Heart to Heart: Connecting With Your Loved Ones Through Dementia

Doing life with someone who has dementia can be a challenging experience for families and friends, given the unpredictable nature of the condition. Changes in the person’s needs and behaviors can occur frequently, making it difficult to connect with them. Additionally, the communication gap caused by dementia can also pose a challenge in understanding their needs, as individuals with dementia may have trouble expressing themselves or comprehending others, leading to frustration and misunderstandings.

People with dementia can also experience changes in mood, personality, and behavior. Sure, they will have good days, but on the not-so-good days they may become irritable, agitated, withdrawn, or express the lack of desire to go on with life. This can not only be scary but it makes it hard to connect with them on their level.

Thankfully, it is still possible to maintain a meaningful relationship with someone who has dementia.

6 Ways to Help you Connect with your Loved Ones Through Dementia

1. Be Present and Patient
This is essential. It’s important to be in the moment and not rush through conversations. Dementia can cause individuals to have trouble expressing themselves, so giving them time to find the right words is critical. You may have to sit with them longer but being present and patient in this moment can make a huge difference. Try and avoid interrupting or finishing sentences for them, as this can be frustrating and cause confusion for them.

2. Use Non-Verbal Communication
Non-verbal communication, such as touch, facial expressions, and body language, can be a powerful tool for connecting with someone who has Dementia. Holding hands, hugging, and gentle touches can convey emotions and show affection. A smile, a nod, or a reassuring pat on the back can also be effective ways to communicate without words.

3. Use Familiar Items
Using familiar items, such as photographs, favorite objects, or personal belongings, can provide a sense of continuity and help anchor the person with dementia in the present moment. Looking through old photos can help trigger memories and stimulate conversation about past events and experiences. This can be beneficial for cognitive function as well as improved connectivity.

4. Engage in Activities Together
Engaging in activities together can provide a sense of purpose and enjoyment for both the individual with dementia and their loved ones. Simple activities like taking a walk, playing a game, or cooking a meal can provide opportunities for meaningful connections and shared experiences. Play a brain-boosting game such as our Catchphrase Challenge activity—A FREE download.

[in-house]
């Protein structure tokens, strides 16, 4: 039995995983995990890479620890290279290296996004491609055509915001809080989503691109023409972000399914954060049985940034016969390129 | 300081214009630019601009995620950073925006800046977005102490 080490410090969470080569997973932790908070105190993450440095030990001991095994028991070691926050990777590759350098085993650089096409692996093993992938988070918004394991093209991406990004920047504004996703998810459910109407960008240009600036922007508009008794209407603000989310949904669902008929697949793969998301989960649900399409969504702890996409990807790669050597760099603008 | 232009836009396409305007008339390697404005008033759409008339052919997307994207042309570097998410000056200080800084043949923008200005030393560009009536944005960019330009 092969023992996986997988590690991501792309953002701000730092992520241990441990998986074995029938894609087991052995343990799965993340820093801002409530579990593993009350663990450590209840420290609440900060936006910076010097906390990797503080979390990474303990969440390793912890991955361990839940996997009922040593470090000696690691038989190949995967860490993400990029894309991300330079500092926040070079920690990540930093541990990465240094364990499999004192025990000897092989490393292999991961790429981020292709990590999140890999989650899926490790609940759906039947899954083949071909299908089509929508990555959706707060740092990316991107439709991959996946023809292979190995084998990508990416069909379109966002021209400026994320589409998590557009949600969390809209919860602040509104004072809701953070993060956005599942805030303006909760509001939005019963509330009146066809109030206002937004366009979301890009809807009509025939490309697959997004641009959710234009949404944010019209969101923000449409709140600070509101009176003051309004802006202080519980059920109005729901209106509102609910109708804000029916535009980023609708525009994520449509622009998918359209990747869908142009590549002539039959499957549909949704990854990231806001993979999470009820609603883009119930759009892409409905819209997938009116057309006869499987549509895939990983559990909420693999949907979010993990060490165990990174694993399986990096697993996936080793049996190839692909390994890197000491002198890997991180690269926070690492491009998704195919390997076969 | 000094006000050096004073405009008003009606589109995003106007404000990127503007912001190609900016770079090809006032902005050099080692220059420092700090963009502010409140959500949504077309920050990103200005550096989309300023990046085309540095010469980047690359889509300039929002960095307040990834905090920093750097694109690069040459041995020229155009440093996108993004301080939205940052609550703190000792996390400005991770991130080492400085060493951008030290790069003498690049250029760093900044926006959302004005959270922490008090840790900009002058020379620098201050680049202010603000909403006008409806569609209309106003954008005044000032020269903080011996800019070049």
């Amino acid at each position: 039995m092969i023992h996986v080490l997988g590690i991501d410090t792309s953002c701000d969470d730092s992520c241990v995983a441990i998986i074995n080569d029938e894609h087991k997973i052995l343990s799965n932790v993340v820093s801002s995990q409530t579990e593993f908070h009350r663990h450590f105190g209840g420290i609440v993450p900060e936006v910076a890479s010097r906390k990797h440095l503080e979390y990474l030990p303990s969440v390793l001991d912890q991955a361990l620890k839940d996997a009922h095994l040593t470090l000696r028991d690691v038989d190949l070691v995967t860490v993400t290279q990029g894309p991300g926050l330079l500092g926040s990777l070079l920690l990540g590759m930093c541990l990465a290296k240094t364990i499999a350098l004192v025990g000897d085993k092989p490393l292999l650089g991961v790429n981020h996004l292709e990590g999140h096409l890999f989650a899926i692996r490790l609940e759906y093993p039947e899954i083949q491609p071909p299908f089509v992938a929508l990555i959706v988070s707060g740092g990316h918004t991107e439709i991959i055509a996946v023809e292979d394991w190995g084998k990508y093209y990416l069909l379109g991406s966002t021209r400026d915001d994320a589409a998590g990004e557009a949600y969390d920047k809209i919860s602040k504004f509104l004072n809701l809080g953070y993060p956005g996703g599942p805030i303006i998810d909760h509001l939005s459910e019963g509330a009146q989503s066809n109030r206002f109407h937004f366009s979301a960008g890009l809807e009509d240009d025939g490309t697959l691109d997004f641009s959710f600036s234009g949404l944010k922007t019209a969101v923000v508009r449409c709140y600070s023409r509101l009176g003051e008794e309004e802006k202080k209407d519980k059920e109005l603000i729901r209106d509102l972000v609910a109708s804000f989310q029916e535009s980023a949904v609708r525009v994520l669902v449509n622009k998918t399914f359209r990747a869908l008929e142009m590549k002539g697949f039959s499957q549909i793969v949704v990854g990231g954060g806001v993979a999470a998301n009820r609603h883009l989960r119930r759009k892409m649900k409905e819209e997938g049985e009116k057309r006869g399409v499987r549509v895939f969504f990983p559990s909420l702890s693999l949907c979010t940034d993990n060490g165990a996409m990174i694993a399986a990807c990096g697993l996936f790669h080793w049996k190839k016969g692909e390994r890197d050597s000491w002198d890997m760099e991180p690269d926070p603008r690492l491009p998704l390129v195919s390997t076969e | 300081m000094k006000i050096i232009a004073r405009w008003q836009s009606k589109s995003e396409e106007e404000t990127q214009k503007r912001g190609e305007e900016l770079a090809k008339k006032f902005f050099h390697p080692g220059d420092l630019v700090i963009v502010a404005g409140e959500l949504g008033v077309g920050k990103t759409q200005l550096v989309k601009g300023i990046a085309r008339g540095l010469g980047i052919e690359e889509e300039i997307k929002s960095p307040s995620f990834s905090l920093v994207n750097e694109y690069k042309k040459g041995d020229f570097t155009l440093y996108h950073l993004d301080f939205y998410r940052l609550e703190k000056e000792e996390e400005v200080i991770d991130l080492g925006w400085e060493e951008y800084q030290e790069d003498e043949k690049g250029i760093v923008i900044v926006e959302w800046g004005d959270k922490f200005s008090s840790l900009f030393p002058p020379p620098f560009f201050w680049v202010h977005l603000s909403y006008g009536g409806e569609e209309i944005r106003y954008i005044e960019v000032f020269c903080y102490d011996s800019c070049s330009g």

5. Create a Calming Environment
Creating a calming environment can help reduce their stress levels and promote a sense of safety and well-being. Soft lighting, calming music, and familiar objects can all contribute to a peaceful atmosphere. This can help them feel more at ease and connected to their surroundings, which can improve their ability to communicate, interact with others, and engage in meaningful activities.

6. Show Empathy and Understanding
This is one of the hardest ones to do especially when you are experiencing caregiver burnout. Listen to their concerns, acknowledge their emotions, and provide validation. Validation techniques involve acknowledging and accepting the person’s emotions and experiences, even if they do not match reality. This can help them feel more comfortable and connected in their interactions.

Are you a caregiver? If you need a break, we offer Respite Care Visits. You might also consider joining one of our caregiver support groups or attend Memory Cafe.

Caregiver Support Group (Caregivers only)
Every Monday 1:00 – 3:00 pm
Risen Savior Lutheran Church, Room 110 23914 S Alma School Rd.

Memory Cafe
The Cafe is operational every Monday(except holidays).  
9:30 – 10:00 a.m. – Coffee, Water, and Pastries
10:00 – 11:00 a.m. – Support Group and Engagement Session run concurrently beginning at 10:00 a.m.
Sun Lakes United Methodist Church (education building – far north parking building) 9248 E. Riggs Rd.

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